March 26, 2015 by katmcdaniel
Our experience of home deepens and changes with time. Does moving away from our roots help us understand them better?
Do-ho Suh grew up fascinated by the sea. His dream was to become a marine biologist and study the movements and migrations of fish. Unfortunately, his math scores were not up to par to enter that field of study, so he followed in the footsteps of his father, the famous Se-ok Suh, gaining Bachelor’s and Master’s degrees in Oriental Painting from Seoul University. Although he did reasonably well, he didn’t really find his voice, perhaps because his father’s success made it difficult for him to establish his own identity. He did, however, fall for a fellow art student. When she moved to the United States for further study, so did he. The Rhode Island School of Design accepted Do-ho Suh, but only as a sophomore. He found it difficult to get into the classes he wanted to take, but decided to take a course in sculpture instead. There he found his medium. After graduating, he would continue sculpting as a Master’s student at Yale, building a preference for styrofoam, resin and fabric as opposed to more traditional materials.
Living in New York City was a different experience from living in Seoul, although both are crowded cities. Suh found it extremely difficult to sleep in New York due to the noise and often desired the serenity of his parent’s home. He wished he could bring that sense of peace with him and had the idea of constructing a portable model of his parent’s house out of fabric. This was the inspiration for a whole array of installations, beginning with Seoul Home. His mother helped him find fabric, which was then dyed to the color of jade, and put him in touch with traditional seamstresses that could help him realize his vision and teach him how to sew. He is constantly building on and transforming the concepts of home, homeland and the past. This video is a wonderful capsule of his work.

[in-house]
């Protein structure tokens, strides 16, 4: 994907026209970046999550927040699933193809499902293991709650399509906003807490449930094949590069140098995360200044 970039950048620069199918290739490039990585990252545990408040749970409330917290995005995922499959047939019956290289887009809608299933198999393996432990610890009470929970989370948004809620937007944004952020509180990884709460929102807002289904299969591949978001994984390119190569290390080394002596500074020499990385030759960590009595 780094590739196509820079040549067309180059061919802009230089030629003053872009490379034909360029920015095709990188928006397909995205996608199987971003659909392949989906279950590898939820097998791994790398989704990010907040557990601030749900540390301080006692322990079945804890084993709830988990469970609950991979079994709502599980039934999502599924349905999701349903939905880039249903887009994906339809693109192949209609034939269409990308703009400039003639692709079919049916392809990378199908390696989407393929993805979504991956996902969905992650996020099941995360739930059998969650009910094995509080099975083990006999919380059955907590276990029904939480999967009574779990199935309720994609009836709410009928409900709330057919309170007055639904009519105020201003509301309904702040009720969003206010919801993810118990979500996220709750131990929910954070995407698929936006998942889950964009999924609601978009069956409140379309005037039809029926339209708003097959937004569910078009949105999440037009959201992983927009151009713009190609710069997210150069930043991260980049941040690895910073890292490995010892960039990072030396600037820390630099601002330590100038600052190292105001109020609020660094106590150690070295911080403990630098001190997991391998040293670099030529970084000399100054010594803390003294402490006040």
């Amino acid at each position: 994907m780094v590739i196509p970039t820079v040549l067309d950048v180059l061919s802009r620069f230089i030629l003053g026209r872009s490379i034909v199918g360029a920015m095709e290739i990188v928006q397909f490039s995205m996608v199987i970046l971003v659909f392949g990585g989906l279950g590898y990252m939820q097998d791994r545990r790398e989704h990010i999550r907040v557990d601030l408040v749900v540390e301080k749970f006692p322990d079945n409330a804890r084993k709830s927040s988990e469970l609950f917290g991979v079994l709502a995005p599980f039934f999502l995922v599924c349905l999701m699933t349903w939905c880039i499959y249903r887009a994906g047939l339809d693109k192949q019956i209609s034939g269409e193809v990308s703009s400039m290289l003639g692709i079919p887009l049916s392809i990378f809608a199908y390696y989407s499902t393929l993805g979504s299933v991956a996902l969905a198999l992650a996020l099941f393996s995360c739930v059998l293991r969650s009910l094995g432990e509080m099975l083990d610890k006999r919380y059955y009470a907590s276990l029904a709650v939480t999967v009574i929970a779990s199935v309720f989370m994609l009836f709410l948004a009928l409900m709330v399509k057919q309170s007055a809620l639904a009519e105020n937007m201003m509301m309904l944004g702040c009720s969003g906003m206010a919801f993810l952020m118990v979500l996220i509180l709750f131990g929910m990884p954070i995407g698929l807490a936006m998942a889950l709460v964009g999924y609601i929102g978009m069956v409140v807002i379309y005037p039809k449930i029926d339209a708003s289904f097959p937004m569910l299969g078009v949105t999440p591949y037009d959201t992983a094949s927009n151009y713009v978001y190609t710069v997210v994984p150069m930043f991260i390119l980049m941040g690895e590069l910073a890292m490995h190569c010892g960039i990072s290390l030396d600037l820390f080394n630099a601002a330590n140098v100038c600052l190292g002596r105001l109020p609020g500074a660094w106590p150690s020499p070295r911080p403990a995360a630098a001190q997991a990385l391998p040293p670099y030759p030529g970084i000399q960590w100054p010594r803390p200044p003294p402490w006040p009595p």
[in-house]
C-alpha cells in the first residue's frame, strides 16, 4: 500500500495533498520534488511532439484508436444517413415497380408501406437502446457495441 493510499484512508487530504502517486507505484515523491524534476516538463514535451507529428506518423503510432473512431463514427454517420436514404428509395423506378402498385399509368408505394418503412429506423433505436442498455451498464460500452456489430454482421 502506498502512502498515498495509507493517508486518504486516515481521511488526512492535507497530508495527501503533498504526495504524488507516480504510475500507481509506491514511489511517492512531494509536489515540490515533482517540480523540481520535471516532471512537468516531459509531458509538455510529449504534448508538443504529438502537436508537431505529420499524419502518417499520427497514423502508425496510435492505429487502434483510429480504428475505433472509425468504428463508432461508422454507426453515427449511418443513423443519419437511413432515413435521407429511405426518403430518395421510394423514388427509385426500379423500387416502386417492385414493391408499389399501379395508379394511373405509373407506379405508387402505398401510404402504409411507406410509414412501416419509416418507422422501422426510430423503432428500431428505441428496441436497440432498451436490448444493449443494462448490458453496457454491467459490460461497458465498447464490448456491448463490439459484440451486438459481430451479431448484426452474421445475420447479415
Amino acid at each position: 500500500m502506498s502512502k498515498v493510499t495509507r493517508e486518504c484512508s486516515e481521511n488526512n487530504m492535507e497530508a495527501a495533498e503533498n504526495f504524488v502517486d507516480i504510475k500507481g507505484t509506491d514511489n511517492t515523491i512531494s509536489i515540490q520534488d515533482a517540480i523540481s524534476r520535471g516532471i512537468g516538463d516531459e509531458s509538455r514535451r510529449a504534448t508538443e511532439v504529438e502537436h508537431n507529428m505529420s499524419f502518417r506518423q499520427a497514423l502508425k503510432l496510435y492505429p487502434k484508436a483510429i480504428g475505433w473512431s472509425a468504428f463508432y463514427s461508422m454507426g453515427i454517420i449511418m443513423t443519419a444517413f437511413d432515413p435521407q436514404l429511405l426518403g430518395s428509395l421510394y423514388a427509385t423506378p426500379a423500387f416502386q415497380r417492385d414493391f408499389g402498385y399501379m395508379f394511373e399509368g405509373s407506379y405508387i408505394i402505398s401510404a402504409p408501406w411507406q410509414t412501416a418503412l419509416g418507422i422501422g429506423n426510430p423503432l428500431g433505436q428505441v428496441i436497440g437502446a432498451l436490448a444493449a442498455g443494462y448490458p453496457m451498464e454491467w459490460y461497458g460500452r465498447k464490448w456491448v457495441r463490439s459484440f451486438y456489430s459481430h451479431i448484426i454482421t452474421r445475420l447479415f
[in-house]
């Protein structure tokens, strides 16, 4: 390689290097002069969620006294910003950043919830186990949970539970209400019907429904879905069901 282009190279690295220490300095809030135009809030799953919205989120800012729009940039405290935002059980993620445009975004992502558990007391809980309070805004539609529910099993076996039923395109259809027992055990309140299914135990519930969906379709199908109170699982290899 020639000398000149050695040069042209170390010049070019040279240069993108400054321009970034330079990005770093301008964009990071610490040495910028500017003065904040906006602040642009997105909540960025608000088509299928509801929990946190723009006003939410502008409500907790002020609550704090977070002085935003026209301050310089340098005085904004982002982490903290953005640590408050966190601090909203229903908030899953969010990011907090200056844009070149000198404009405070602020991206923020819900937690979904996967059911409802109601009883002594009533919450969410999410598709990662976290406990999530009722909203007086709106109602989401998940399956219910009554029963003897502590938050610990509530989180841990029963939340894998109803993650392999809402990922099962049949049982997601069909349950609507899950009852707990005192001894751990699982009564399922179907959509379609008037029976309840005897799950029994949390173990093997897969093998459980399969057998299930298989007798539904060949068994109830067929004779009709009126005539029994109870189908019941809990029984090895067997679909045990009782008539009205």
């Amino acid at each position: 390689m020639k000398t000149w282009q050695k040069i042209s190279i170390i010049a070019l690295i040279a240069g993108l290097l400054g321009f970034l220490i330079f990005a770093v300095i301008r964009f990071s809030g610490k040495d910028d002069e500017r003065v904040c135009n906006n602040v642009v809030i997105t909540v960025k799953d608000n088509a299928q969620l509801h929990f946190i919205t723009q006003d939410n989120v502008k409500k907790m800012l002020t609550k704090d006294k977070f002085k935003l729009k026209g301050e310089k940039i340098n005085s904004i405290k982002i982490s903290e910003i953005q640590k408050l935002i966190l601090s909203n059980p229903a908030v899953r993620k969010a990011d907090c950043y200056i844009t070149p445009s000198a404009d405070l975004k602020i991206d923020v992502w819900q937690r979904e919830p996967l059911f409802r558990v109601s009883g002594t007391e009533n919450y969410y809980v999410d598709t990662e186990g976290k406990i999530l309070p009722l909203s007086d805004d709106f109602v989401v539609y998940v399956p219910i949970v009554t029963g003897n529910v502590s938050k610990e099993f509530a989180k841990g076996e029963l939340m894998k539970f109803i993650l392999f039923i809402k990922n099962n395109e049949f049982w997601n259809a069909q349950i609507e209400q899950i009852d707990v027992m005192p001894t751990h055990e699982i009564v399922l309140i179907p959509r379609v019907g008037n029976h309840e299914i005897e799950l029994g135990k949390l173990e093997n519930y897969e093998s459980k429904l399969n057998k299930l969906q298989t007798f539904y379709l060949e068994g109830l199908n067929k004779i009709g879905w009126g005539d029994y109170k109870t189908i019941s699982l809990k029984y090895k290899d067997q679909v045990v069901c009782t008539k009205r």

Video via Chloe Boleyn Palmer on YouTube.
Do-ho Suh is frequently on the move. It is interesting to note that he has, in a sense, become like a fish, migrating from one place to another for opportunity and growth. The colors and textures of his pieces are akin to those of the coral reef.
His interest in home does not only manifest in the creation of ethereal models of his former and current residences, but takes in other forms that contrast his modern, global identity with his traditional, Korean one. What a fascinating and thoughtful artist, capable of poetic recreation of space and memory!
You can read the full interview from which the video was made here.
Today Suh lives in London, but he is still haunted by his former homes. Recently he has taken to making rubbings of his former New York studio, adding a deeply sensual element to his work. You can read about that here.
All images are used in accordance with Fair Use Policy for educational and analytical purposes.